Likewise, the Russian effort to disrupt traffic on the Ukrainian rail system could have included attacks against the power generating stations that provide electricity to both civilian communities and trains. Such attacks, however, would have resulted in much loss of life among the people working in those plants as well as a great deal of suffering in places deprived of power. Instead, the Russians chose to direct their missiles at traction substations, the remotely located transformers that converted electricity from the general grid into forms used to move trains.

There were times, however, when missile strikes against “dual use” facilities gave the impression that the Russians had, in fact, targeted purely civilian facilities. The most egregious example of such a mistake was the attack, carried out on 1 March 2022, upon the main television tower in Kyiv. Whether or not there was any truth in the Russian claim that the tower had been used for military purposes, the attack on an iconic structure that had long been associated with a purely civilian purpose did much to reduce the advantages achieved by the overall Russian policy of limiting missile strikes to obvious military targets.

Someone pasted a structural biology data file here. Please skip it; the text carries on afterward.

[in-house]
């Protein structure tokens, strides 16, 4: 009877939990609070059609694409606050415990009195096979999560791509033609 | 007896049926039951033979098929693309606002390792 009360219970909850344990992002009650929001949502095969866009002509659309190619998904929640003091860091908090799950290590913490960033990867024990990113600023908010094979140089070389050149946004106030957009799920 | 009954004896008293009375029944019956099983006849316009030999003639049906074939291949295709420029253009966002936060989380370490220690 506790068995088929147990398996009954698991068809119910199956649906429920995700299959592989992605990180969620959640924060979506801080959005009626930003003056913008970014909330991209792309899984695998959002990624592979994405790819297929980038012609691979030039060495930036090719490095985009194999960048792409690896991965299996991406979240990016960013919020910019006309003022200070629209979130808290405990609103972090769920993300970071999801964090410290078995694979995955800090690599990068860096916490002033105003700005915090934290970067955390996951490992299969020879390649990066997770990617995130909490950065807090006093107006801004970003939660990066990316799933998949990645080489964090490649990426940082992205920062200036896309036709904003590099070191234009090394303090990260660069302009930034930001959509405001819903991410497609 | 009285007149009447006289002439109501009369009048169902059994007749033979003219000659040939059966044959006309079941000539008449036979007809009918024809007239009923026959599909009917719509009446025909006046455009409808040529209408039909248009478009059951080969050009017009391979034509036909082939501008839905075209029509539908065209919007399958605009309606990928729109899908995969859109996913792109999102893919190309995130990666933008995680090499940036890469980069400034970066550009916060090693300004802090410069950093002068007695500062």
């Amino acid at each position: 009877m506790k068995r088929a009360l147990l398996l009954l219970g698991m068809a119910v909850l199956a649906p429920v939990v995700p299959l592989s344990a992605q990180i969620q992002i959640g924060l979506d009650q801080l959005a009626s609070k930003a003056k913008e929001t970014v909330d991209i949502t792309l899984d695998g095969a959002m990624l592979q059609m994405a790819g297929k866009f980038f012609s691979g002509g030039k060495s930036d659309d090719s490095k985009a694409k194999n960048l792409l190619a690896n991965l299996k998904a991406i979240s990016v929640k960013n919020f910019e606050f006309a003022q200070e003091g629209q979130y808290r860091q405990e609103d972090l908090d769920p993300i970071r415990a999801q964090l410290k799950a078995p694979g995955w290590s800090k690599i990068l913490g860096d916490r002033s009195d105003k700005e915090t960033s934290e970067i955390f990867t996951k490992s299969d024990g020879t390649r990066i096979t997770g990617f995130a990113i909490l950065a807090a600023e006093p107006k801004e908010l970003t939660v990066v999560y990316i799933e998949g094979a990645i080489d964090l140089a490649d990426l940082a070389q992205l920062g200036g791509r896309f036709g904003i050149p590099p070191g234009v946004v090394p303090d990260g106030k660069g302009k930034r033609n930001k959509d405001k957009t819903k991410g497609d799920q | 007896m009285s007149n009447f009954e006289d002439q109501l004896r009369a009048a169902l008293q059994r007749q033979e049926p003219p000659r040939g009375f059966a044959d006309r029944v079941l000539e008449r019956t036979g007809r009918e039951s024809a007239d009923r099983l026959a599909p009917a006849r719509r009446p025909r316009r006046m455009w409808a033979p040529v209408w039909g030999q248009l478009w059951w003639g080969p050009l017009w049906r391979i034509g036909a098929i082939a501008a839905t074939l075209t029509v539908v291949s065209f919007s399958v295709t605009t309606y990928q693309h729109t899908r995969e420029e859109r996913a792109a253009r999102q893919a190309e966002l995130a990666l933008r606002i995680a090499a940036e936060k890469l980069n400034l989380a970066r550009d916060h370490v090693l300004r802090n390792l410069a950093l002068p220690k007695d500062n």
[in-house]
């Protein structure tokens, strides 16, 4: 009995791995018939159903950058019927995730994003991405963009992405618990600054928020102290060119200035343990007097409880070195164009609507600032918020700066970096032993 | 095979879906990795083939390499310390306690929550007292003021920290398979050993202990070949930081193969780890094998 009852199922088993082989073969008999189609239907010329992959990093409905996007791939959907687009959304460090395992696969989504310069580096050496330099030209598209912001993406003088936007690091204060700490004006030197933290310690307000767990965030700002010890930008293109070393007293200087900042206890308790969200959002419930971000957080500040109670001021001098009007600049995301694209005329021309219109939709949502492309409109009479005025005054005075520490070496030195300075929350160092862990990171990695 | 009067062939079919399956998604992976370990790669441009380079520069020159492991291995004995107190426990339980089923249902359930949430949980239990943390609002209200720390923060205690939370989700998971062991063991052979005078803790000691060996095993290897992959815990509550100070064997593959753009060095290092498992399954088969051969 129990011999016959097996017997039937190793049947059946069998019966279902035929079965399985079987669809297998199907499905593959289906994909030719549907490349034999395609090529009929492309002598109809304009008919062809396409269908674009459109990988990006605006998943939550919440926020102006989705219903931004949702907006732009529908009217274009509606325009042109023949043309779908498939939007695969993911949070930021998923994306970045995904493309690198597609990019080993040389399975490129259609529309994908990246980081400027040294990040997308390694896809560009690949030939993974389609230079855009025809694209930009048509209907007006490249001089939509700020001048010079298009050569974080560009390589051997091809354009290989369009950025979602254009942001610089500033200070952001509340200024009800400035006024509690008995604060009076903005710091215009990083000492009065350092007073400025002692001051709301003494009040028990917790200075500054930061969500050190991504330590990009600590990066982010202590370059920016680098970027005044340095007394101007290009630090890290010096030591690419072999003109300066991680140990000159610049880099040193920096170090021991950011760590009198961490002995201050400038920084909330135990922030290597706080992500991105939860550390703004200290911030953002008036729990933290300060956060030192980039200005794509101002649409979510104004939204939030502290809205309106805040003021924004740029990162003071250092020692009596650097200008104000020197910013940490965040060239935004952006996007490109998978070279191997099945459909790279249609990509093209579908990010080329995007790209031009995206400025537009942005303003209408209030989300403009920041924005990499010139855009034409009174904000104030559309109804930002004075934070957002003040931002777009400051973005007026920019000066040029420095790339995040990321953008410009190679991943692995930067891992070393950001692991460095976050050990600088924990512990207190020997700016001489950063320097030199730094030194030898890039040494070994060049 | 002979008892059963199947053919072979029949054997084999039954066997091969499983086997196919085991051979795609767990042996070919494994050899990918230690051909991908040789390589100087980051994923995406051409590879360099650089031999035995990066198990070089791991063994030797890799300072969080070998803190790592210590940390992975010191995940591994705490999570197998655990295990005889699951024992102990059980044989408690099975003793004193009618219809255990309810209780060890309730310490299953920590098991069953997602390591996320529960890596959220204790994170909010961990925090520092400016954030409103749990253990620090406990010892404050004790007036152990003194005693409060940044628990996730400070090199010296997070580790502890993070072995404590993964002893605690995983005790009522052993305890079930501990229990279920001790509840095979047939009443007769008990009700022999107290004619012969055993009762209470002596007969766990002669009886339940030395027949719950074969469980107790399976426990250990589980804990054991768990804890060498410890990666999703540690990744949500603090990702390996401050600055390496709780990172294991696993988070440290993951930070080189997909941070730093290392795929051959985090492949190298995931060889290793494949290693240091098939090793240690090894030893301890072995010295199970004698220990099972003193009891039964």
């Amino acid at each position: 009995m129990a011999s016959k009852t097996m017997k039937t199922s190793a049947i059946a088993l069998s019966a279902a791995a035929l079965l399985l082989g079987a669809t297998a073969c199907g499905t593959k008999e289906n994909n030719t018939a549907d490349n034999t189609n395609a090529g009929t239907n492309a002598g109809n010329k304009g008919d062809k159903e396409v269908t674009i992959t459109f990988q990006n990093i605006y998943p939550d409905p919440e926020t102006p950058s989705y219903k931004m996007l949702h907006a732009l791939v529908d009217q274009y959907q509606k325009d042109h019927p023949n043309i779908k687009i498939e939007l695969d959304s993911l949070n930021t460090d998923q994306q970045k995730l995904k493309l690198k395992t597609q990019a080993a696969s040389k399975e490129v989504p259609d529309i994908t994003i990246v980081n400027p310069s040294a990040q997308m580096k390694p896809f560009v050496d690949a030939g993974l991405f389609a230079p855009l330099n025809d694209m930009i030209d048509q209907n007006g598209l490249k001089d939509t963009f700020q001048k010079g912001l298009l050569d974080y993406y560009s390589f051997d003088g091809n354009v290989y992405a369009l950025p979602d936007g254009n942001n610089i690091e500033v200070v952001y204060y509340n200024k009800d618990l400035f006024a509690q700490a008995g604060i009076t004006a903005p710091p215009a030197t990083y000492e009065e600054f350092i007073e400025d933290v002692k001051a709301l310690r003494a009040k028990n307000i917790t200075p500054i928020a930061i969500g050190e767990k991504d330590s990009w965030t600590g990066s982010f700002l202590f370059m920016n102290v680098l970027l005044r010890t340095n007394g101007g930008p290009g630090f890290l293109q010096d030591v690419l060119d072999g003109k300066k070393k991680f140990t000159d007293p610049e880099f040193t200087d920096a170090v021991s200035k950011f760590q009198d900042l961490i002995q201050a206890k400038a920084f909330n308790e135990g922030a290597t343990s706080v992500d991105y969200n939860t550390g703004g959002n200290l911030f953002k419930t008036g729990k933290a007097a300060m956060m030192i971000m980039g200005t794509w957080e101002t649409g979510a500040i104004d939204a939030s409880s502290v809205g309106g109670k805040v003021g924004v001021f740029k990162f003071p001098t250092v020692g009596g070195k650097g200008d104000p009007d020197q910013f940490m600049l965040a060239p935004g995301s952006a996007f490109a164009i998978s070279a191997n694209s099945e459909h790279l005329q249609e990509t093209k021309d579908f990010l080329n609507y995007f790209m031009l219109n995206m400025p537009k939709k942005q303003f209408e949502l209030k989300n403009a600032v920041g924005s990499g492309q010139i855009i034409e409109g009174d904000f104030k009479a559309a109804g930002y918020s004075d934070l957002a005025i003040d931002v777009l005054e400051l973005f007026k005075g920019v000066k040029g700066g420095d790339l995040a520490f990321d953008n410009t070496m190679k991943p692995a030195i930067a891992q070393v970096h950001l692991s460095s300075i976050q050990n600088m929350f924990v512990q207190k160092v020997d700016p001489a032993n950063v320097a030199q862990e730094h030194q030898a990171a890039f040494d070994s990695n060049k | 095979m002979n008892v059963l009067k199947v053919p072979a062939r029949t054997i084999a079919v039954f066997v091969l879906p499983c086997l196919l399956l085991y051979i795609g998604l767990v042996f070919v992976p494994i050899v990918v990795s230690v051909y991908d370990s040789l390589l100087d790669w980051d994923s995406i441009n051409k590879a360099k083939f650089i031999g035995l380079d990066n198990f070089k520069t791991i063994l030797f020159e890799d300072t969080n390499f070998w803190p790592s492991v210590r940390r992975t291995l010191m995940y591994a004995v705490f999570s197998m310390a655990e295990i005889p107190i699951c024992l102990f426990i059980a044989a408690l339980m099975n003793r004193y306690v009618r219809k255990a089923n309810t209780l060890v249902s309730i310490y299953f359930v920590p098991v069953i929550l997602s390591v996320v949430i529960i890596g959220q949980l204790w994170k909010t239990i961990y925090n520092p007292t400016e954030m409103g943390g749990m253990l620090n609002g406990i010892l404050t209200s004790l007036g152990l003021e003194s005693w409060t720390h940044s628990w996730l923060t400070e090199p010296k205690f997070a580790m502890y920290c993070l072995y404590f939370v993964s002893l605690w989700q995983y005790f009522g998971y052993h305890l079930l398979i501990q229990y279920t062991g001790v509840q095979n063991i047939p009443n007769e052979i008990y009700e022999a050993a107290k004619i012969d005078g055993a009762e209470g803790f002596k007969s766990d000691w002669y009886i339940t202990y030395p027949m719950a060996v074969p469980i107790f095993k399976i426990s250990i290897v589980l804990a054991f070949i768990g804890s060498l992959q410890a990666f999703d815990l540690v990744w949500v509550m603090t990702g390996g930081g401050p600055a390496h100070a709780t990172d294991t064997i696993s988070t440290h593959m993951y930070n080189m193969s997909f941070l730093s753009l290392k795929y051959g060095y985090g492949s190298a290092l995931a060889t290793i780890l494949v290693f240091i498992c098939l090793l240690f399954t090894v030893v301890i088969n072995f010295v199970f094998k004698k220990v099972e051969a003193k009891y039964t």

The Challenge

The three ground campaigns conducted by the Russians in Ukraine in 2022 owed much to traditional models. At the same time, the program of missile strikes exploited a capability that was nothing short of revolutionary. Whether new or old, however, these component efforts were conducted in a way that demonstrated profound appreciation of all three realms in which wars are waged. That is, the Russians rarely forgot that, in addition to being a physical struggle, war is both a mental contest and a moral argument.